Hundreds of demonstrators marched outside Bank of America Corp's (BAC) annual shareholder meeting on Wednesday to voice anger over a range of issues from foreclosures to corporate taxes to financing for the coal industry.

The meeting, held in the bank's headquarters city of Charlotte, North Carolina, has drawn protesters in the past, but the crowd this year was bigger than any time in recent memory.

Demonstrators staged a mock boxing match between two fighters, one said to represent the wealthiest 1 percent of Americans, and the other representing the other 99 percent. The group coordinating the protests calls itself "99 Percent Power."

Inside the meeting, stockholders are set to vote on the bank's executive pay plan, elect directors and get a chance to voice their opinions to Chief Executive Brian Moynihan.

Moynihan said at the beginning of the meeting that the bank will enforce time limits on speakers, and that people who fail to follow the rules will be asked to leave.

Inspired by the Occupy Wall Street movement, demonstrators have been targeting corporate shareholder meetings this year to keep a spotlight on concerns about economic disparity in the United States. More than 500 demonstrators engulfed Wells Fargo & Co's <WFC.N> meeting site in April, resulting in 24 arrests.

"Shareholder season is one of the only times of the year when everyday people can go face-to-face with the most powerful corporate decision makers in the country," said Amanda Starbuck, of the Rainforest Action Network, an environmental activist group that is part of the coalition, speaking a day before the meeting.

Charlotte officials have declared the Bank of America meeting an "extraordinary event" under an ordinance passed in January to help officials handle protests expected in the city during the Democratic National Convention in September. The ordinance allows the city to ban certain items, ranging from backpacks to crowbars, at large events.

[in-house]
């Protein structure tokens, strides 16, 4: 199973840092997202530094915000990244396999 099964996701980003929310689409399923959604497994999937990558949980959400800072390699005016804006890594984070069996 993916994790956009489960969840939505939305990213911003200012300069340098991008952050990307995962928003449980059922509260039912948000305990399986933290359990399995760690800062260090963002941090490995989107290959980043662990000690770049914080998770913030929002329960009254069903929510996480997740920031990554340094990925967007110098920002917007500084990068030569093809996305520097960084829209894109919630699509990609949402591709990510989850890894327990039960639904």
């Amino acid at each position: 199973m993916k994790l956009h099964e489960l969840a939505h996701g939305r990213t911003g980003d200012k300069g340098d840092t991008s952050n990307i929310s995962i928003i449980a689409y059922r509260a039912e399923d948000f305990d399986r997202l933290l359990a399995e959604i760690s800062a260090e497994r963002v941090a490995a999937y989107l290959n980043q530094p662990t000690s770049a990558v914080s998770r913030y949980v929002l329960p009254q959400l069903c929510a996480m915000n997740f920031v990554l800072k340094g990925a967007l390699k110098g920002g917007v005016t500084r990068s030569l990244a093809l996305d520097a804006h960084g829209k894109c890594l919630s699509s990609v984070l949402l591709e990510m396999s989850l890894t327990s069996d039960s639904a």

Bank of America spokesman Scott Silvestri declined to comment on the planned protests.

The second-largest U.S. bank has faced intense scrutiny for taking government bailouts during the financial crisis, for mishandling foreclosure paperwork and for attempting to implement a now-canceled monthly $5 debit card fee last fall.

Meanwhile, stockholders aren't happy about a stock price below $10 and a quarterly dividend slashed to a penny per share since the financial crisis. Moynihan, who will be presiding over his third annual meeting, made progress last year building the bank's capital levels but faces questions about the company's ability to increase future earnings. To boost profits, the bank is focused on cutting costs, including plans to eliminate about 300 jobs in its investment banking and capital markets group.

Executive compensation has become a hot issue during this year's annual meeting season after Citigroup Inc <C.N> shareholders rejected that company's pay plan.

Moynihan received total compensation of $8.1 million in 2011, up from $1.9 million in 2010. He received no cash bonus and most of his stock would pay out only if the company attained performance goals. ISS Proxy Advisory Services and Glass Lewis & Co, which advise large shareholders on how to vote at annual meetings, have backed Bank of America's pay plan.

Activist groups are also closely watching how Bank of America handles access to the meeting. In April, 99 Percent Power sent a letter to Moynihan urging the bank to allow all shareholders to enter the session, after Wells Fargo excluded some people who wanted to attend its meeting in April. The group said Tuesday it planned to file complaints with the U.S. Securities and Exchange Commission and the Delaware Attorney General over Wells Fargo's actions.

"While we respect the right of people to peacefully assemble and express their opinions, unfortunately, the protest activity in San Francisco prevented a number of our shareholders from accessing this year's meeting," Wells Fargo spokesman Ancel Martinez said.